Almeria’s move from a fairly high rate of exceedance of maximum residue levels (MRLs) to now being among the best in class in Mediterranean greenhouse production is a success story the European Crop Protection Association (ECPA) is using to help farmers in other areas. Under its residue management project, ECPA is transferring the knowledge gained in Almeria to the Antalya region of Turkey so it can benefit from the Spanish success in improving residue management. The project focuses on tomatoes and peppers as they are among the most widely consumed vegetables and, because of tough climatic conditions, they are also difficult to manage in terms of controlling diseases and pests.
Responding to consumer concerns about residues
The 2013 annual residue report by the European Food Safety Authority (EFSA) showed the vast majority of food contains no measurable residues, or residues below MRLs. However, the recent Eurobarometer shows that the issue of pesticide residues in food is one that consumers are particularly concerned about. “We want to try to address this through our residue management project,” said ECPA director general Jean-Charles Bocquet, “and for consumers to feel confident about the food they eat.” The project aims to support the reduction of residues by promoting use of integrated pest management (IPM) principles and good agricultural practices.
Public affairs director Graeme Taylor told ED that ECPA takes consumer concerns seriously – hence its commitment to address them through dedicated activities. “We want to contribute to fostering consumer trust by addressing and explaining the issues of pesticide residues and residues management. We want to explain that European food is safe and show consumers what it takes to grow a healthy plant, explain why farmers need crop protection products or why sometimes pesticide residues occur. And most importantly, present what our industry and farmers are doing to minimise, if not eliminate, any risk for the consumer,” he said.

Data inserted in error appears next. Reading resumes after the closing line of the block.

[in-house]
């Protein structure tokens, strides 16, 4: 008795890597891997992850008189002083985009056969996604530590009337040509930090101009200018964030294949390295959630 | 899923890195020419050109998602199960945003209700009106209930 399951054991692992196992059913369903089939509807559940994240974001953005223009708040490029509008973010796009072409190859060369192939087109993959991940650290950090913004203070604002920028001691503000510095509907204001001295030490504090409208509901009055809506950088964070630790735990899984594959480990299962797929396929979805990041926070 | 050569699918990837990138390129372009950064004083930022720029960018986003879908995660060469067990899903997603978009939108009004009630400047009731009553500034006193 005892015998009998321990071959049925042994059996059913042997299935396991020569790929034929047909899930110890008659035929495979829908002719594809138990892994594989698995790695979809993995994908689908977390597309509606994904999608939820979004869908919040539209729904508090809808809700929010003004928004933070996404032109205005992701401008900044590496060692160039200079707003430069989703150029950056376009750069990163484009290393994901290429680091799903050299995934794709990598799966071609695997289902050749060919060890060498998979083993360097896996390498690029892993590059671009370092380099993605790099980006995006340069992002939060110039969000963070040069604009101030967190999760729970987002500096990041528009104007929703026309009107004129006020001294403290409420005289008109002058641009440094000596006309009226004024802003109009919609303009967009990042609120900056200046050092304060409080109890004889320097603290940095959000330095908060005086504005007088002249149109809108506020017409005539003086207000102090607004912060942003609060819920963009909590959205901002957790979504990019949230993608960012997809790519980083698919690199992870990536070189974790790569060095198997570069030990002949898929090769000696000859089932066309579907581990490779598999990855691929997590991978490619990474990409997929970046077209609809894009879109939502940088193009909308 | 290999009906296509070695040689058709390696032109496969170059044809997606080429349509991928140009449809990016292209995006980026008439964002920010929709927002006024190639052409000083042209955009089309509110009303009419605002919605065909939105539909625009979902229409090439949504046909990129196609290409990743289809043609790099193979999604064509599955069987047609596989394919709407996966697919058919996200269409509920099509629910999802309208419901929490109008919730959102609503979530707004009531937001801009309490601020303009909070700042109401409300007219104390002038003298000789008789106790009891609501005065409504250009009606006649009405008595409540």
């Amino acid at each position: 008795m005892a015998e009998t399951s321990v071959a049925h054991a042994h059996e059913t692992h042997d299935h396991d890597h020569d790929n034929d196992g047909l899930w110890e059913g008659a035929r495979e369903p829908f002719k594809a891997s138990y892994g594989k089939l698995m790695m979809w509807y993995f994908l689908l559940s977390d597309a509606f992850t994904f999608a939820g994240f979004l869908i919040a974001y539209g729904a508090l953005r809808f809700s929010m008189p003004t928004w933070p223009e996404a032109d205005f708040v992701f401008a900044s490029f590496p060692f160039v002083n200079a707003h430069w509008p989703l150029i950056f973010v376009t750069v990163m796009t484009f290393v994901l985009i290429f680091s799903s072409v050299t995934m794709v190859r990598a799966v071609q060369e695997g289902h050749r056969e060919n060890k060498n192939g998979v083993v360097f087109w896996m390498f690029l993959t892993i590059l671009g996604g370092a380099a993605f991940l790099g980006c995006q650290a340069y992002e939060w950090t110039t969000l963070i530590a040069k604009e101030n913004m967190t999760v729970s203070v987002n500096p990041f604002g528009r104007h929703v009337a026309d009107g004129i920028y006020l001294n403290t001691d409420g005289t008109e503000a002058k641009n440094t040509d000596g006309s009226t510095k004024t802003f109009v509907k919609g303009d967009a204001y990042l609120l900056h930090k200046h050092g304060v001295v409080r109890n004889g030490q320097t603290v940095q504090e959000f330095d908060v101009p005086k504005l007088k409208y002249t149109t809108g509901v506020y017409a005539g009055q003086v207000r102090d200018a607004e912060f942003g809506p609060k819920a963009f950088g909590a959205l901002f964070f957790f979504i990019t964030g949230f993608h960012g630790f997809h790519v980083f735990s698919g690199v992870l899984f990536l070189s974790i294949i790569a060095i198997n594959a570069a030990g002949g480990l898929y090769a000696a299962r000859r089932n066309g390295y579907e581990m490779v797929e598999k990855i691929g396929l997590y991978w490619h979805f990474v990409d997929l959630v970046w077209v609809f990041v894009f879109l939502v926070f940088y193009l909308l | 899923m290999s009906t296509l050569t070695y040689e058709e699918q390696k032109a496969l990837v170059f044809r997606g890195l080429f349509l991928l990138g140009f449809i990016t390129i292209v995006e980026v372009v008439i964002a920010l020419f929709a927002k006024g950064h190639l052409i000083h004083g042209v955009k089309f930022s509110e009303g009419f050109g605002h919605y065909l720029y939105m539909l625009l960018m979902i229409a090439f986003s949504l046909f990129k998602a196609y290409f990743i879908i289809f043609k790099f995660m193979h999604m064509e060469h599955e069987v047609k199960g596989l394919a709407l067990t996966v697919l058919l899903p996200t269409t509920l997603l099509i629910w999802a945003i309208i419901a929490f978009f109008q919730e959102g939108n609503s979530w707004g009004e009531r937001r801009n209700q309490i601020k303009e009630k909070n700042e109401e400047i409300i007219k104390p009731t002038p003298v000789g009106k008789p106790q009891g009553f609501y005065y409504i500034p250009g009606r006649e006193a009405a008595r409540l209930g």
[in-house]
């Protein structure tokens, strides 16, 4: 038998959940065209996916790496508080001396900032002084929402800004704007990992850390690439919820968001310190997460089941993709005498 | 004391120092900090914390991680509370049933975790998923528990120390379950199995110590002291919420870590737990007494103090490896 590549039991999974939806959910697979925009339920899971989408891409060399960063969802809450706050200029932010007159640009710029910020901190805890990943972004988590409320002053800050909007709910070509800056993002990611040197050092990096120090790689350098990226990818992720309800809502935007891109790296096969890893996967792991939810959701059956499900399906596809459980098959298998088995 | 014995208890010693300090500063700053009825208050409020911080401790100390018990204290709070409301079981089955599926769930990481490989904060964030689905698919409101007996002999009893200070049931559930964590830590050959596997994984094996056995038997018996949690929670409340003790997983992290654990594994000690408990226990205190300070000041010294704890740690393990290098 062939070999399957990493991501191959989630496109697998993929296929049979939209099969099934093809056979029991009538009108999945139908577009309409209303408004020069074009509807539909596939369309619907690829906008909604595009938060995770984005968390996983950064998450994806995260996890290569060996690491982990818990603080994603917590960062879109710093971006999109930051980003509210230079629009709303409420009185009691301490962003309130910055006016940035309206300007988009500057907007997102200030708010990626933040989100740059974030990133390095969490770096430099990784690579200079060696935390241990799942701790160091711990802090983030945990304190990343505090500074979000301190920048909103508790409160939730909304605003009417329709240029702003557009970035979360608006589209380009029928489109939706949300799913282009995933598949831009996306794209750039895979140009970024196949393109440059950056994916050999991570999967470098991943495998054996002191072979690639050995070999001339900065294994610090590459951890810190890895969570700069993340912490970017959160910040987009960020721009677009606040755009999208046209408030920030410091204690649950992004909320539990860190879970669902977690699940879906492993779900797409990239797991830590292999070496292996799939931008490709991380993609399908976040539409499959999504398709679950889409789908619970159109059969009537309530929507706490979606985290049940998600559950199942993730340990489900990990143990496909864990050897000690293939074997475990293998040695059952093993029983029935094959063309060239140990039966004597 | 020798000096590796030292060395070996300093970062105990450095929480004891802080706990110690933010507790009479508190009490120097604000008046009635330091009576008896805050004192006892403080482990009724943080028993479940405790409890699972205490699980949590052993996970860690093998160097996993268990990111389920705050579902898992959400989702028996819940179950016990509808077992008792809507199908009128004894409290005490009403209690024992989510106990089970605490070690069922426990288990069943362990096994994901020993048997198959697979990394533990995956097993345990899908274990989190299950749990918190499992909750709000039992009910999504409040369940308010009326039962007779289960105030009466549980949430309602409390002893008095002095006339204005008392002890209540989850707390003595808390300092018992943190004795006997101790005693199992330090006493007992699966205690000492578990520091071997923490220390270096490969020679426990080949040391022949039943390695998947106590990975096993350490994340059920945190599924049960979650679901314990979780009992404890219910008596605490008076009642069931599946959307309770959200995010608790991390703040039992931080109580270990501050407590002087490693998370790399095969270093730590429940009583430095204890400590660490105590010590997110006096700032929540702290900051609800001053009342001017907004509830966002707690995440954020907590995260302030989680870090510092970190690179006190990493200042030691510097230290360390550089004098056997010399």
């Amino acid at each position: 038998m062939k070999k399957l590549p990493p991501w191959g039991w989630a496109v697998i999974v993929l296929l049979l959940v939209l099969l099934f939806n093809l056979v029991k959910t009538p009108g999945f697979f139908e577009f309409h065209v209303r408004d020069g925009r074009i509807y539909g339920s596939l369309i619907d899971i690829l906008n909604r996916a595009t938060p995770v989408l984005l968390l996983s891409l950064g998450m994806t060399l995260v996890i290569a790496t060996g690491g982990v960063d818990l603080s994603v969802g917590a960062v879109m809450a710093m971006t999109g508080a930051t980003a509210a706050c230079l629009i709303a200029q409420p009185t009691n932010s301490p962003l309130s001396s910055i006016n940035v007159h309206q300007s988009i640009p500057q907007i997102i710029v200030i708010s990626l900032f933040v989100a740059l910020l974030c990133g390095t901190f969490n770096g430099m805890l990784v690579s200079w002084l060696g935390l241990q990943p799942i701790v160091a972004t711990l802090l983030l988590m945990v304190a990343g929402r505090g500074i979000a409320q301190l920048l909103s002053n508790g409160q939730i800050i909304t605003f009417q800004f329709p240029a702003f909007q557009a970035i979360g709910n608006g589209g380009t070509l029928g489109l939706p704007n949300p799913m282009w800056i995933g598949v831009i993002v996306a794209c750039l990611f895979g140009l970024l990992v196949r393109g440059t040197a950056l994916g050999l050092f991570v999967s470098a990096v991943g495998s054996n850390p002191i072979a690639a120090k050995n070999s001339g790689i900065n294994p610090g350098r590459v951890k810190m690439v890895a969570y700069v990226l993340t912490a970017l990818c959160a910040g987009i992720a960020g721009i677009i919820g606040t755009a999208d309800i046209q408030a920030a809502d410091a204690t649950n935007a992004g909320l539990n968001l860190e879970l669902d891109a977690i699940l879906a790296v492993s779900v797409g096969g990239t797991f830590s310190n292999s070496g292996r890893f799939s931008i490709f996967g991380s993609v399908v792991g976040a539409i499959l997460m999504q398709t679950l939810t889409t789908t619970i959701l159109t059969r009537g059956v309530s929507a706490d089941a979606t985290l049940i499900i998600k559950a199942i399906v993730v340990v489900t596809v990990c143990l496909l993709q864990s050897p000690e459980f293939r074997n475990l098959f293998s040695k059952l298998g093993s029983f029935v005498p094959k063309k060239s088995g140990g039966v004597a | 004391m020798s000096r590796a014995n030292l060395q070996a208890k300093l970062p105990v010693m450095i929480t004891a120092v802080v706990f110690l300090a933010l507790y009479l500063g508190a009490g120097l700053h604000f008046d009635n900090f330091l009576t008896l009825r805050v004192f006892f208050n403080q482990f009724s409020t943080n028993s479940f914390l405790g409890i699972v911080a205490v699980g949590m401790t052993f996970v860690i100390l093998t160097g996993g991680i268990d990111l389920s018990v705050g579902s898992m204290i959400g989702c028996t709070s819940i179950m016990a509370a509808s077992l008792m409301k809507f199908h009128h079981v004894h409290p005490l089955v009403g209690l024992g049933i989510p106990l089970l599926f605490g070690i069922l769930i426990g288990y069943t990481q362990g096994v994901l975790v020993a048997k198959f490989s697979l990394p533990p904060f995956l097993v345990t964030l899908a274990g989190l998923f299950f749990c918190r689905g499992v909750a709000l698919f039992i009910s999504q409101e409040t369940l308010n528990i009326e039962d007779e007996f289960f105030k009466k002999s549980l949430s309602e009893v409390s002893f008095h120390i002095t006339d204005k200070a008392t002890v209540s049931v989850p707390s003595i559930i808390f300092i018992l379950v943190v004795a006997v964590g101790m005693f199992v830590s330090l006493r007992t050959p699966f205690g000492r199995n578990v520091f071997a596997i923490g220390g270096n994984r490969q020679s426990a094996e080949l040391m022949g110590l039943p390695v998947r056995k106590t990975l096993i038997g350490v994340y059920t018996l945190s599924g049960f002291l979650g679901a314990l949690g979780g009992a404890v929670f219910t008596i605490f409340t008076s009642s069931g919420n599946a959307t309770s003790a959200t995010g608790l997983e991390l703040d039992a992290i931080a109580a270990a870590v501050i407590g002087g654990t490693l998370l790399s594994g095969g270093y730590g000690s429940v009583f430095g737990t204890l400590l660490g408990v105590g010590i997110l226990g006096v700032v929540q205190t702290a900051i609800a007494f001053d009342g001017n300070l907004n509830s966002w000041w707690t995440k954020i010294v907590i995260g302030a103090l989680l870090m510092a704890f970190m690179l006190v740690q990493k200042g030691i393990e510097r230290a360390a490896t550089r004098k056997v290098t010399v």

ECPA public affairs director Graeme Taylor
Transfer of best practice: train-the-trainers concept the key
The project harnesses the train the trainer concept and started with the training of 7 master trainers in Spain, who have gone on to train trainers for Turkey. Since its start in 2013, there have been 135 attendees in training held in Antalya, with further 60 participants at two sessions held in November 2015. Feedback showed the training was found useful, particularly the topics of IPM, biologicals and sulfur sublimation.
Taylor said ECPA is now looking to share the experience and knowledge gained in Spain and Turkey with other EU countries.
Among other goals are:
- Cooperation and use of synergies with other ECPA projects and initiatives
- Given imports from third countries are more likely to show MRL exceedances – cooperation with other institutions and projects in countries outside EU (e.g. CropLife International)
- Extension of tailor-made training from advisors to farmers
Food safety is not an area of competition but an area of cooperation and we want to share lessons learned with other partners,” Taylor said.
For more information: http://www.ecpa.eu/